I hate the way I love it when I make you tie me up

I tease men into dominating me. Afterward I feel shame and anger.

By Cary Tennis
Published February 20, 2007 12:00PM (EST)

Dear Cary,

Is it possible to change what turns you on?

My first sexual experience was being molested by a family friend when I was 14. I think it somehow made my body think that this is what sex is supposed to be.

Now I'm 35, I've had three long-term relationships and a few little ones scattered in between. There is always lots of great sex in the beginning, but I gradually start luring them into dominating me in bed. I don't even have to say anything to the man; it might be as simple as holding my arms over my head until he grabs them. And this progresses to other things: Holding my arms down leads to getting tied up, nibbling leads to biting. These aren't deranged guys; I really am guiding them into doing it and making them think I want it. And I do, while it's happening. But afterward, when my brain kicks back in, I hate myself for wanting it and I hate them for going along with it. Eventually I stop wanting to have sex completely, and the relationship dies. I wondered if I was trying to prove to myself over and over again that men just want to hurt me.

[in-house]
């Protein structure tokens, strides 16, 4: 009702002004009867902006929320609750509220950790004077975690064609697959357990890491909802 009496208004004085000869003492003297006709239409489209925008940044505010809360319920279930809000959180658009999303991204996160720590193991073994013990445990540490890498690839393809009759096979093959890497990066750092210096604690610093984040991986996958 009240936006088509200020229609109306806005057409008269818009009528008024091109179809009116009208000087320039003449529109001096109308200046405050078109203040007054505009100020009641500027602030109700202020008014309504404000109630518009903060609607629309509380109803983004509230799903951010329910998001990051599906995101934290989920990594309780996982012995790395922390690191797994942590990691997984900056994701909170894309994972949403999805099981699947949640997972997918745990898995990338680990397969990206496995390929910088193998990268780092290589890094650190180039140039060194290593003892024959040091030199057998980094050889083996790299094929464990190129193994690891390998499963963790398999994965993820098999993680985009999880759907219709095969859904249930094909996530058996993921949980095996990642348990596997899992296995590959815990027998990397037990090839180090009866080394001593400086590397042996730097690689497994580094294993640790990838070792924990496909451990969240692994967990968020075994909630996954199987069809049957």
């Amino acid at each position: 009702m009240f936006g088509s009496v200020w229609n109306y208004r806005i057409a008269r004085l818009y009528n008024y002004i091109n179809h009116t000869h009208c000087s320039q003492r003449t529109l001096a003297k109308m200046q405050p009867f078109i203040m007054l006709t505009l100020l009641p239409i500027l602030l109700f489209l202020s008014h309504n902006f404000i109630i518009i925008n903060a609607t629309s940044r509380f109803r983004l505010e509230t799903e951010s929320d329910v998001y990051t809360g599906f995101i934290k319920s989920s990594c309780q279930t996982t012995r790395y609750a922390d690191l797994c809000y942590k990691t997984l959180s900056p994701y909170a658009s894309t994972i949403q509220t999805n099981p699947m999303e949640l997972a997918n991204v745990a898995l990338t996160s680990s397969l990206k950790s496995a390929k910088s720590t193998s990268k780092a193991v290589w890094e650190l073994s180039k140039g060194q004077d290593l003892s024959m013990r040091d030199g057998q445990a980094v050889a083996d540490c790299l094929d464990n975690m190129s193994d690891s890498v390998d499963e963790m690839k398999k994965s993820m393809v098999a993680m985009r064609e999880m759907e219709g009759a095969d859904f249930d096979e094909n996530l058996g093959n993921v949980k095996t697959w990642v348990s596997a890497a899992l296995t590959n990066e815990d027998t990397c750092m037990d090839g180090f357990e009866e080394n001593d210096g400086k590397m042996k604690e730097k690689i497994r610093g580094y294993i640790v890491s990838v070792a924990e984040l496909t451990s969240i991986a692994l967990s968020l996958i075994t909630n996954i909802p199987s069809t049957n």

Even when I try to masturbate alone, I can't have an orgasm unless I allow a rush of violent images through my mind, kind of like in "Clockwork Orange," except the images are all of women being sexually humiliated. One particular image keeps coming up of a man forcing himself into a woman's throat with his fingers in her eye sockets. I feel awful even typing that. Thinking about that now makes my eyes well up. If I see a movie where someone gets raped it upsets me. But later, when I'm aroused, it will start replaying in my mind, and it's exciting. And then I feel horrible again after.

I know there are people who are into the whole S/M thing, and that's cool. For a long time I thought maybe I was just submissive and that eventually I would feel free about it. But that hasn't happened, and I'm destroying my relationships. Only one man ever stopped and said, "Why do you like that?" I didn't have an answer then. I feel like I have an answer now, but I don't know how to fix the problem.